Slack Setup

Under the App Directory, search for “Slash Commands.”

Choose the trigger command, enter it in the box, and click “Add Slash Command Integration.” For our example, we’ll configure our trigger as /troll.

Under Integration Settings, we will need to configure a URL, Method, Name, Icon, and (optionally) Autocomplete help text.

The URL will be the address of the host processing our slash command and returning the output. For our example, the server will be listening on port 8080.

The Method can remain POST. The options provided are POST and GET.

We’ll fill in the remaining info and click save.

Slash command setup

Note the token string. We will use that to filter unwanted requests to the server.

Now when we run /troll brody in Slack, it will send a request with “troll” as the command attribute, “brody” as the text attribute, and the other applicable information detailed above to the configured URL.

Server Setup

The server will consist of a Python script and a troll dictionary text file. You can either run it on a VPS or a PaaS provider, like Heroku. Using a VPS provides additional easy customizations, such as pulling our troll dictionary from a text file rather than a hardcoded dictionary, so this example will do that.

In short, our script will act as a web server and wait for Slack requests. When a request is received, the script validates the Slack token, looks in troll_dict.txt for a name (key) matching the provided name, and returns a random troll associated with that name to Slack. Slack will post the message into the channel from which the slash command originated.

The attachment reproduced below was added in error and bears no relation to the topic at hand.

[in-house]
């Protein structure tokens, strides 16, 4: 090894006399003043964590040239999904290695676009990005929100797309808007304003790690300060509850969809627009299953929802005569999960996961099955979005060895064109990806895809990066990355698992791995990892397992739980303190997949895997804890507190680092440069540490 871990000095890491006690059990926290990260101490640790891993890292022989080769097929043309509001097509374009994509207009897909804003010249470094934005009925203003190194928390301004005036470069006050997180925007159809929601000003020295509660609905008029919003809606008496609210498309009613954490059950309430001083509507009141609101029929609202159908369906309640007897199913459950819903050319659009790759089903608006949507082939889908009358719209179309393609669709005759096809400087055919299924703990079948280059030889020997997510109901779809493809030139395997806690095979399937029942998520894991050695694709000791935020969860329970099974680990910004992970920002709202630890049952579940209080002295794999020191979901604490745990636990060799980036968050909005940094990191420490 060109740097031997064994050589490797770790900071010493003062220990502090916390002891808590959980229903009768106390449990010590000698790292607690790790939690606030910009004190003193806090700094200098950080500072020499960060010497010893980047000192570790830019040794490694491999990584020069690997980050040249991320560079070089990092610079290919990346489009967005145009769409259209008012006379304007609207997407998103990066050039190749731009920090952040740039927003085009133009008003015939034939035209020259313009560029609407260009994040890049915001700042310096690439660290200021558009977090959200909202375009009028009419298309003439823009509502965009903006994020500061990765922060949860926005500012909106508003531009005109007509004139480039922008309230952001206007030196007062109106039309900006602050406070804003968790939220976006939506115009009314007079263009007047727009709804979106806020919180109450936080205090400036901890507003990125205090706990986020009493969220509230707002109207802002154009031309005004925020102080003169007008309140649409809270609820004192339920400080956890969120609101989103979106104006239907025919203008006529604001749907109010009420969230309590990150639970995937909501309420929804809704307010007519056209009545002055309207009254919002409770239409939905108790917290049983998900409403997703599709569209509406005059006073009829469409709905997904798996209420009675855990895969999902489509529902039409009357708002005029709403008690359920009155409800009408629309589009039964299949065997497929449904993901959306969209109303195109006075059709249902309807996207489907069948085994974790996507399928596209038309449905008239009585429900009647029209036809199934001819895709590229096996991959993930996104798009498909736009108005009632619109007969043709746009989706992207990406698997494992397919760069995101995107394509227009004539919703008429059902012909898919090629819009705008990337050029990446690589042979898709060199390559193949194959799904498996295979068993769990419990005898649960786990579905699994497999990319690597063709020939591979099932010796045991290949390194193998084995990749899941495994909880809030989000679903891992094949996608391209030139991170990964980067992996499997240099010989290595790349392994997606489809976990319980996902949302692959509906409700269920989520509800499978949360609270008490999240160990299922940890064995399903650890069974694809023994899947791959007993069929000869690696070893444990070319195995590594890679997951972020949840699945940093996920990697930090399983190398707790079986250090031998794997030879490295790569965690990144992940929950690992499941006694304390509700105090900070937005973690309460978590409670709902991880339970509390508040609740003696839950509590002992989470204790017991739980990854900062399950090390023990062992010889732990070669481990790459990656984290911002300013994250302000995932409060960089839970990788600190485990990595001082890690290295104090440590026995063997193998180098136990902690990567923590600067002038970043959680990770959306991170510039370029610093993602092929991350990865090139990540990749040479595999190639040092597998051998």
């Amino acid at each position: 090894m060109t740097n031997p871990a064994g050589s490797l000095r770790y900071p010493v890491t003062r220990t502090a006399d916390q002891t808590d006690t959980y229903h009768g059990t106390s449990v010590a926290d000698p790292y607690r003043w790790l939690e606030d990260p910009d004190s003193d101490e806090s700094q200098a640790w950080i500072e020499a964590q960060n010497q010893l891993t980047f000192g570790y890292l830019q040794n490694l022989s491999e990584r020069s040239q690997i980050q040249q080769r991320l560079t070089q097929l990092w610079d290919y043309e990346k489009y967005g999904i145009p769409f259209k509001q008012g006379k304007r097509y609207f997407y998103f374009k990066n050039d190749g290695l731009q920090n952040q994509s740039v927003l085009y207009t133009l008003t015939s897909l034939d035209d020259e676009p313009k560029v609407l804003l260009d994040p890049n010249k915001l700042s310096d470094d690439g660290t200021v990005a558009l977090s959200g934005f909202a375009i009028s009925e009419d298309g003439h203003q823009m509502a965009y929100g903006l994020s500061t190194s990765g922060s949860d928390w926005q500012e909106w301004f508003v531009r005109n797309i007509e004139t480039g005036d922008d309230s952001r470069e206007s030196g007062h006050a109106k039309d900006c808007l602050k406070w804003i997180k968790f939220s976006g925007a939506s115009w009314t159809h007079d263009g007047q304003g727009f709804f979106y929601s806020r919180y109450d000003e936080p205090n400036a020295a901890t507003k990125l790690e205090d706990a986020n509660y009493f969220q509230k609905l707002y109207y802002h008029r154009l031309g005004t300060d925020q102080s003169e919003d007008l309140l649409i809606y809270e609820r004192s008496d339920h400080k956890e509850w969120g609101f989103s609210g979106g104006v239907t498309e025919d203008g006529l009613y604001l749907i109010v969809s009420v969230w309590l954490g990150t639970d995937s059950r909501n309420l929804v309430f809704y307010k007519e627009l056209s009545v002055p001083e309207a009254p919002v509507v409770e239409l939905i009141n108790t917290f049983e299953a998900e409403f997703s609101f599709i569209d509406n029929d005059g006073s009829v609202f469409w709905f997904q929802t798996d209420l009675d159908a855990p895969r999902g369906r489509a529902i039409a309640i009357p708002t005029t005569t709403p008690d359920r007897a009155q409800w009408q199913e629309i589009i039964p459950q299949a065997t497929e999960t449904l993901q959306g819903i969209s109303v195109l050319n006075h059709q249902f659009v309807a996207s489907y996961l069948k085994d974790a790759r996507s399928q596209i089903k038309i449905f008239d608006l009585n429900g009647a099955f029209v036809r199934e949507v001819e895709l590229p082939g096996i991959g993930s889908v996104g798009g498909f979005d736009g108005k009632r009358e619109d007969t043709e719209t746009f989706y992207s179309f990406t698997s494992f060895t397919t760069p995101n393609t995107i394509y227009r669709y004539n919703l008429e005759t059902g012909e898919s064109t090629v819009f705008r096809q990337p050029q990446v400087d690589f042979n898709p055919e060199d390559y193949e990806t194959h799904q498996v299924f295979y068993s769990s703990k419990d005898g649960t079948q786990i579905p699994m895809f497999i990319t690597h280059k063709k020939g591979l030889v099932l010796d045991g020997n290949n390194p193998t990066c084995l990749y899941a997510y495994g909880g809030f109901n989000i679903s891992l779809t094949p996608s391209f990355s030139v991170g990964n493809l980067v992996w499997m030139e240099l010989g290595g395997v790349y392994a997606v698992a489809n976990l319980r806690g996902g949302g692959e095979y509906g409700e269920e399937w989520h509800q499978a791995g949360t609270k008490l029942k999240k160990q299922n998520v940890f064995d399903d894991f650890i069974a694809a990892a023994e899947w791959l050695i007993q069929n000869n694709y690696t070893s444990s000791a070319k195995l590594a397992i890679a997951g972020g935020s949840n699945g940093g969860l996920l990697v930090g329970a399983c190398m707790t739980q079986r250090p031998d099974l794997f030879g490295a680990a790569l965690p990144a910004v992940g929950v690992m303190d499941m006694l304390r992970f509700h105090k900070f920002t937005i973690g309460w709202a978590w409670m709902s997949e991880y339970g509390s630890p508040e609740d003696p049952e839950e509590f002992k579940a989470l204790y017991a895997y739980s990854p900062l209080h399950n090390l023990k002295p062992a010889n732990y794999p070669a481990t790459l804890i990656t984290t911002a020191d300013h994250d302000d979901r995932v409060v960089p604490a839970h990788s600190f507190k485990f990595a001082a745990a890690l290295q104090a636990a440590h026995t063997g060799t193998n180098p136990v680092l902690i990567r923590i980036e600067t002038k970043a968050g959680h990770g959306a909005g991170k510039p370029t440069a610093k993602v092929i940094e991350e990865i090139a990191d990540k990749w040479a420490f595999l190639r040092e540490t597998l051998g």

Two important things to keep in mind when processing slash commands requests:

  • Responses must be received by Slack within three seconds of the outgoing request. Otherwise, Slack will discard the response. If the script may take significant time to process a slash command request, use incoming webhooks for the response. (For an example of that, check out the story bot in the next section.)
  • Responses can either be In Channel or Ephemeral. In Channel responses are posted in the channel the slash command originated from and are visible to everyone in that channel. Ephemeral responses are only visible to the user who ran the slash command. For more info, check out Slack’s documentation.

Our server script will rely on the Python Bottle framework to handle processing the incoming and outgoing requests. Install Bottle if it isn’t already:

pip install bottle

Next, we put our script,, and our dictionary of trolls, trolldict.txt, up on the server.

Modify the following settings in, as needed:

  • Change the slack_token variable on line 19 to your slash command’s token. This is required for the script to work properly.
  • Modify the file path for trolldict.txt in the trollfile variable on line 22 if the file is not in the same directory as
  • To change the port, modify the serverport variable on line 23.

Update trolldict.txt with your dank trolls using the format:


If multiple trolls are provided for one username, the script will select one randomly. As a caution, single quotes can cause the script to error out if they aren’t escaped properly.

Now we’re ready to go! Start the server:


Here’s a demo of the script in action:

Trollbot Demo

Other Evil Ideas

Of course, there’s more evil that can be had using webhooks and slash commands in Slack.

Spamming Chat

Nothing beats a good old-fashioned spamming. With incoming webhooks, spam is as easy as a while true loop.

while true
curl -X POST --data-urlencode 'payload={"username": "SpookyBot", "icon_emoji": ":ghost:", "channel": "#spam", "text":":ghost:"}'

A Bash script is available here for ease.

Chat spam